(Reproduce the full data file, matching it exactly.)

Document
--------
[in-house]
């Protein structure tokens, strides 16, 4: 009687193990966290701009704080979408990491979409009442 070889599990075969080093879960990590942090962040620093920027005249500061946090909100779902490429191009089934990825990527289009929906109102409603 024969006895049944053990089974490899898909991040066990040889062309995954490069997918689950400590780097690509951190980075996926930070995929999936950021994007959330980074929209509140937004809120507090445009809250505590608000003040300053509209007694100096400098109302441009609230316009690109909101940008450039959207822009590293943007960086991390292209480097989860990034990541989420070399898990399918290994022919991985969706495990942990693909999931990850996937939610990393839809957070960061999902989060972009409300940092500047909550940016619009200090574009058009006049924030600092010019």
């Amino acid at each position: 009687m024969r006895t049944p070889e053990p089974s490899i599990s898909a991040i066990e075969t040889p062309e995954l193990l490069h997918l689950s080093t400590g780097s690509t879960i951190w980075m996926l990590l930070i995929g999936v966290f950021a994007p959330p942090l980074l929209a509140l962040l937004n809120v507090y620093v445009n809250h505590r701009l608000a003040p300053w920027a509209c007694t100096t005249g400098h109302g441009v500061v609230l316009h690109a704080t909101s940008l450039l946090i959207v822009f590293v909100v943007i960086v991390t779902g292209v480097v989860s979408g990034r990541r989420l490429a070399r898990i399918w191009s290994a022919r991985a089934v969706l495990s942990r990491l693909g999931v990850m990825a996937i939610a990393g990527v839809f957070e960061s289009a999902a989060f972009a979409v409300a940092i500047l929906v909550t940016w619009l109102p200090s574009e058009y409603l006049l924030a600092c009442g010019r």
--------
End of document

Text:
[in-house]
């Protein structure tokens, strides 16, 4: 009687193990966290701009704080979408990491979409009442 070889599990075969080093879960990590942090962040620093920027005249500061946090909100779902490429191009089934990825990527289009929906109102409603 024969006895049944053990089974490899898909991040066990040889062309995954490069997918689950400590780097690509951190980075996926930070995929999936950021994007959330980074929209509140937004809120507090445009809250505590608000003040300053509209007694100096400098109302441009609230316009690109909101940008450039959207822009590293943007960086991390292209480097989860990034990541989420070399898990399918290994022919991985969706495990942990693909999931990850996937939610990393839809957070960061999902989060972009409300940092500047909550940016619009200090574009058009006049924030600092010019």
């Amino acid at each position: 009687m024969r006895t049944p070889e053990p089974s490899i599990s898909a991040i066990e075969t040889p062309e995954l193990l490069h997918l689950s080093t400590g780097s690509t879960i951190w980075m996926l990590l930070i995929g999936v966290f950021a994007p959330p942090l980074l929209a509140l962040l937004n809120v507090y620093v445009n809250h505590r701009l608000a003040p300053w920027a509209c007694t100096t005249g400098h109302g441009v500061v609230l316009h690109a704080t909101s940008l450039l946090i959207v822009f590293v909100v943007i960086v991390t779902g292209v480097v989860s979408g990034r990541r989420l490429a070399r898990i399918w191009s290994a022919r991985a089934v969706l495990s942990r990491l693909g999931v990850m990825a996937i939610a990393g990527v839809f957070e960061s289009a999902a989060f972009a979409v409300a940092i500047l929906v909550t940016w619009l109102p200090s574009e058009y409603l006049l924030a600092c009442g010019r």